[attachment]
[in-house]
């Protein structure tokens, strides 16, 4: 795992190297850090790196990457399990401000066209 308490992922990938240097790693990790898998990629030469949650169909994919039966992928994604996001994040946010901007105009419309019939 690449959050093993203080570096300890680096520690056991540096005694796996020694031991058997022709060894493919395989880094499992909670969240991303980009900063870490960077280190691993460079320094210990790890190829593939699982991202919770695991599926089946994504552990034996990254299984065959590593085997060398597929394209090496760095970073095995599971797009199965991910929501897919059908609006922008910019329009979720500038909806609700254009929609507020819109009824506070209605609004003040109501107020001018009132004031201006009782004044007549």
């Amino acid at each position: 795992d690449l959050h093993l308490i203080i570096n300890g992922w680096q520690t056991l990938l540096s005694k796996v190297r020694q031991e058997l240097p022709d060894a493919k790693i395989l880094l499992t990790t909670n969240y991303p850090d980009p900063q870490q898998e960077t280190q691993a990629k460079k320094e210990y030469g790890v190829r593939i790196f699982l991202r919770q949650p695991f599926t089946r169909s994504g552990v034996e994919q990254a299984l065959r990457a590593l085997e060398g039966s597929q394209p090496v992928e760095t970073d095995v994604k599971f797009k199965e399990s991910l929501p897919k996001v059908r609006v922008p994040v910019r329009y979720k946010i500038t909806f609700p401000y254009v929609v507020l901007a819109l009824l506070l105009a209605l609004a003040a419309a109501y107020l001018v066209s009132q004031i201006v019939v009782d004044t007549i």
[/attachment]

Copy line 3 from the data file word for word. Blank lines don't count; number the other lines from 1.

């Amino acid at each position: 795992d690449l959050h093993l308490i203080i570096n300890g992922w680096q520690t056991l990938l540096s005694k796996v190297r020694q031991e058997l240097p022709d060894a493919k790693i395989l880094l499992t990790t909670n969240y991303p850090d980009p900063q870490q898998e960077t280190q691993a990629k460079k320094e210990y030469g790890v190829r593939i790196f699982l991202r919770q949650p695991f599926t089946r169909s994504g552990v034996e994919q990254a299984l065959r990457a590593l085997e060398g039966s597929q394209p090496v992928e760095t970073d095995v994604k599971f797009k199965e399990s991910l929501p897919k996001v059908r609006v922008p994040v910019r329009y979720k946010i500038t909806f609700p401000y254009v929609v507020l901007a819109l009824l506070l105009a209605l609004a003040a419309a109501y107020l001018v066209s009132q004031i201006v019939v009782d004044t007549i």